In To kill a mockingbird, are their any traits of violence? from which character? and how?

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gmuss25 eNotes educator| Certified Educator

Bob Ewell is depicted as a violent, malevolent man who not only assaults his daughter after witnessing her kiss Tom Robinson, but also attempts to murder Jem and Scout while they are walking home from the Maycomb Halloween festival. Fortunately, Boo Radley intervenes and ends up preventing Bob Ewell from seriously harming the Finch children.

The members of the Old Sarum bunch, who are members of the Cunningham family, are also depicted as violent individuals at times. On the night before the trial, the Old Sarum bunch travels to the Maycomb jailhouse and attempts to lynch Tom Robinson. However, Atticus and his children prevent the mob from harming Tom before the trial.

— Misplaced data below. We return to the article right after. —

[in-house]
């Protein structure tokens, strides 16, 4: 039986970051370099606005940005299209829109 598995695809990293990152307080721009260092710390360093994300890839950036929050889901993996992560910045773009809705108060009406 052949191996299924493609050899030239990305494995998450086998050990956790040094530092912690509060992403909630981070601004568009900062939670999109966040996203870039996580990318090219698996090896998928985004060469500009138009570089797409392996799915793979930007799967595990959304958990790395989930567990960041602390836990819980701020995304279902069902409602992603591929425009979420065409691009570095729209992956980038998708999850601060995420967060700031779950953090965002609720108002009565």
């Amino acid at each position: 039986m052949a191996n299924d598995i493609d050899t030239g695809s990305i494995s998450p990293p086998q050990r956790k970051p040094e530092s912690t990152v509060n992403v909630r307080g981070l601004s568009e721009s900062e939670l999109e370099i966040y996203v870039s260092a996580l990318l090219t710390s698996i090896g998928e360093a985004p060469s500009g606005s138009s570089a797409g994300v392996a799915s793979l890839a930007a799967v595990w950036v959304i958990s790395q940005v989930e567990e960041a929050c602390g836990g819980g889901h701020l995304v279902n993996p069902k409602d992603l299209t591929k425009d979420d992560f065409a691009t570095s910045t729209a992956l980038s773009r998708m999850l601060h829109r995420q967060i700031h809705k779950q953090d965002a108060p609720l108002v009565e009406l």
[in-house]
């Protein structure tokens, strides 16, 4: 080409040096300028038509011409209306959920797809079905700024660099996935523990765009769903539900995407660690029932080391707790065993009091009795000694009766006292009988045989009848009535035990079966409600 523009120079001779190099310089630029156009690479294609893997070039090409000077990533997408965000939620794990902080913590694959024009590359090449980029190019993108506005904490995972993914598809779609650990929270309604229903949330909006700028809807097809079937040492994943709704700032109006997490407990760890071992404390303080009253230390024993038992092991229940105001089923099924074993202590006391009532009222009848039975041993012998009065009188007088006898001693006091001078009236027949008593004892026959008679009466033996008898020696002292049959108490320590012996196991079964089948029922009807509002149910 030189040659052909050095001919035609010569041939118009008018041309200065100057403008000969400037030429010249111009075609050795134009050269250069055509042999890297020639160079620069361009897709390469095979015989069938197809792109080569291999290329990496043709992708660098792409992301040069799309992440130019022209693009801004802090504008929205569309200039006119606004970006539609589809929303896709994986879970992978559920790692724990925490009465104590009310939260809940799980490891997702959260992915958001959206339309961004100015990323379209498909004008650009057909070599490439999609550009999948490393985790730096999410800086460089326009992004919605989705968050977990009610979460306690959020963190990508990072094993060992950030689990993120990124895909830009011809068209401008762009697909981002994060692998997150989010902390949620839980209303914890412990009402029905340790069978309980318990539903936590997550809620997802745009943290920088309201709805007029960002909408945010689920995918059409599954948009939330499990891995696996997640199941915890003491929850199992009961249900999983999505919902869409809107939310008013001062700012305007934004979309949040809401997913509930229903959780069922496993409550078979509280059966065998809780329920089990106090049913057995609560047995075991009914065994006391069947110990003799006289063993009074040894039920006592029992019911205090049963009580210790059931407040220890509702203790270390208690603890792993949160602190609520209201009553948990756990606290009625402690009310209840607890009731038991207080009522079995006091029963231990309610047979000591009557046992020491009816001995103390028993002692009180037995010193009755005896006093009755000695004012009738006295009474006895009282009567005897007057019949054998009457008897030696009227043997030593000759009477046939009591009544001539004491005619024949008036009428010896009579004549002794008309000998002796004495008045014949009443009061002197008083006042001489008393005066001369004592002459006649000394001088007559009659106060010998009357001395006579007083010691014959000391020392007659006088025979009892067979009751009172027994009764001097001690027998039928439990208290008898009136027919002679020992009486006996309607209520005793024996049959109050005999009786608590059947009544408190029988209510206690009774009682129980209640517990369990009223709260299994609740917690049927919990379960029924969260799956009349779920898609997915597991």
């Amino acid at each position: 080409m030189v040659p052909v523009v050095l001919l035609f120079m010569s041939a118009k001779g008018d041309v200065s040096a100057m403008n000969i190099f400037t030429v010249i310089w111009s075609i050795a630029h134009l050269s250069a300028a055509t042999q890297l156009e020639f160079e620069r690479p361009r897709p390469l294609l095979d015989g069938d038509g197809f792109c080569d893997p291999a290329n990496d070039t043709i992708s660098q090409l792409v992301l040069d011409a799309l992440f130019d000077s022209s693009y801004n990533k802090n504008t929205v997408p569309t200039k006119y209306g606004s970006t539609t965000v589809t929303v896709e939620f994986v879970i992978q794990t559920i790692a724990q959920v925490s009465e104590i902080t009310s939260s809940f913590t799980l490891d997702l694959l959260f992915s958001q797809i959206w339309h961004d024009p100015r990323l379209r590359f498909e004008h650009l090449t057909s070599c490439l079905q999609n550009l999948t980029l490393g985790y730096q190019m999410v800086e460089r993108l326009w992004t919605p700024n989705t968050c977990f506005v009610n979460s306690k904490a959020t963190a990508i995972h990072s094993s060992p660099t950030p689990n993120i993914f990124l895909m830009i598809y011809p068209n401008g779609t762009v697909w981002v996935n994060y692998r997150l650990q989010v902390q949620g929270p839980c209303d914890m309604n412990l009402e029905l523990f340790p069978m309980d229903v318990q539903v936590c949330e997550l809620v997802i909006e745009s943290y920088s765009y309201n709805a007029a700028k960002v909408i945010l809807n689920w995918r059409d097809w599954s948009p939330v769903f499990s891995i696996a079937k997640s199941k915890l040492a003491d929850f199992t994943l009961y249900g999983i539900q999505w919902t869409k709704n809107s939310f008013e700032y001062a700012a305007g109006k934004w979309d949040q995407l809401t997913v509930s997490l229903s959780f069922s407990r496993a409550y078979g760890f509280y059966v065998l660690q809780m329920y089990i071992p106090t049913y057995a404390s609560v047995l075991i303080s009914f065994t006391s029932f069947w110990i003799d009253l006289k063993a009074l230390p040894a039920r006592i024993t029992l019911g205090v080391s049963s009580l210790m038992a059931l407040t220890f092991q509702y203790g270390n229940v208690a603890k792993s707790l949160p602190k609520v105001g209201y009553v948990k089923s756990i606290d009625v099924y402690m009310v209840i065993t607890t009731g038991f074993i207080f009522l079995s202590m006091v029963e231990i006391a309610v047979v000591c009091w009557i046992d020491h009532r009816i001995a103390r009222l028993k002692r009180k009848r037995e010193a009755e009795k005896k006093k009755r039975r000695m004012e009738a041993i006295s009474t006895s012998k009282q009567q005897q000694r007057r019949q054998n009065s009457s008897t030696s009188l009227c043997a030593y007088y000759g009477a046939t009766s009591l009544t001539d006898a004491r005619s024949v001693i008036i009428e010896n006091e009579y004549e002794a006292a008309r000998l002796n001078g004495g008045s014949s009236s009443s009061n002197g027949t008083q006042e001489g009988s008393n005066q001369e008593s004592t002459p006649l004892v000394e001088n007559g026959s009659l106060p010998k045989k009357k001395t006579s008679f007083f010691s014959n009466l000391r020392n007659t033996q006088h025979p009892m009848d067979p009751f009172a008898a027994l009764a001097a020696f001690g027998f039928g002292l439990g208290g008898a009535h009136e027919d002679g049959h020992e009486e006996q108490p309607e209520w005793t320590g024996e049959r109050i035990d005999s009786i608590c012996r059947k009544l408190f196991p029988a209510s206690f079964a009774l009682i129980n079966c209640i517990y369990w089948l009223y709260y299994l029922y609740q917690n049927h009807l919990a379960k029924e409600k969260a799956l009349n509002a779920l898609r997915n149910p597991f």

Scout is also depicted as a violent character at times. Toward the beginning of the novel, Scout is portrayed as a hotheaded child who physically retaliates when provoked. There are several scenes that depict Scout beating up children her age. Scout fights Walter Cunningham Jr. on the playground, punches Francis Hancock in the teeth, beats up Dill several times, and even punches Jem after he threatens to spank her.

James Kelley eNotes educator| Certified Educator

There's violence (depending on how you define it, of course) all over the place in Harper Lee's novel To Kill a Mockingbird. Some of violence is easily recognized, such as Bob Ewell's attack on (and attempt to kill) Scout and Jem or the lynch mob's planned murder of Tom Robinson. Other instances of violence are much more subtle, such as Jem's statement, at the end of chapter 1, that you can get a turtle to come out of its shell by lighting a match under it. Dill characterizes such treatment of a turtle as "hateful'; he uses the same word to talk about how the prosecuting attorney torments Tom Robinson on the witness stand.

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To Kill a Mockingbird

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